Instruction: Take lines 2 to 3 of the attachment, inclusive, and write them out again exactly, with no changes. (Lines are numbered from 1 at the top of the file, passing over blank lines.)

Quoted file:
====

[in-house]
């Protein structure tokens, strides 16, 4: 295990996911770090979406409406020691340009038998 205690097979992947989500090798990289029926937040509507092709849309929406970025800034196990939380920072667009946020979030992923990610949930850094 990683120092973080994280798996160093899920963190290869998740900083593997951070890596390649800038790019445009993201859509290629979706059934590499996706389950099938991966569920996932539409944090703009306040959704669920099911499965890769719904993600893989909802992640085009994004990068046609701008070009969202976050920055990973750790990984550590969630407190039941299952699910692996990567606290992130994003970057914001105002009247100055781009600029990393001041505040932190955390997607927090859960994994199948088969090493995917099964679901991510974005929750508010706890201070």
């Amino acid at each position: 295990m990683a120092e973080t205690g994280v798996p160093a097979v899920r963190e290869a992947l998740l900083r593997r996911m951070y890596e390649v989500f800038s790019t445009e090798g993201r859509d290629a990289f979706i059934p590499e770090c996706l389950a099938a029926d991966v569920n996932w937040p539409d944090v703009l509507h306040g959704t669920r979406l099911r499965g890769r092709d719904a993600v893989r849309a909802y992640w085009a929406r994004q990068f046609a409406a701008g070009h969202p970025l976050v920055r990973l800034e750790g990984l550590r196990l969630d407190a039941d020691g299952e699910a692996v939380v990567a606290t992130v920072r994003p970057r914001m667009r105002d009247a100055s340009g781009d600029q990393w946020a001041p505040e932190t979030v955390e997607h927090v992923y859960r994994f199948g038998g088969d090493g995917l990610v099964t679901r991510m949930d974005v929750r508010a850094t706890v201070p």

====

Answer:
């Protein structure tokens, strides 16, 4: 295990996911770090979406409406020691340009038998 205690097979992947989500090798990289029926937040509507092709849309929406970025800034196990939380920072667009946020979030992923990610949930850094 990683120092973080994280798996160093899920963190290869998740900083593997951070890596390649800038790019445009993201859509290629979706059934590499996706389950099938991966569920996932539409944090703009306040959704669920099911499965890769719904993600893989909802992640085009994004990068046609701008070009969202976050920055990973750790990984550590969630407190039941299952699910692996990567606290992130994003970057914001105002009247100055781009600029990393001041505040932190955390997607927090859960994994199948088969090493995917099964679901991510974005929750508010706890201070």
């Amino acid at each position: 295990m990683a120092e973080t205690g994280v798996p160093a097979v899920r963190e290869a992947l998740l900083r593997r996911m951070y890596e390649v989500f800038s790019t445009e090798g993201r859509d290629a990289f979706i059934p590499e770090c996706l389950a099938a029926d991966v569920n996932w937040p539409d944090v703009l509507h306040g959704t669920r979406l099911r499965g890769r092709d719904a993600v893989r849309a909802y992640w085009a929406r994004q990068f046609a409406a701008g070009h969202p970025l976050v920055r990973l800034e750790g990984l550590r196990l969630d407190a039941d020691g299952e699910a692996v939380v990567a606290t992130v920072r994003p970057r914001m667009r105002d009247a100055s340009g781009d600029q990393w946020a001041p505040e932190t979030v955390e997607h927090v992923y859960r994994f199948g038998g088969d090493g995917l990610v099964t679901r991510m949930d974005v929750r508010a850094t706890v201070p």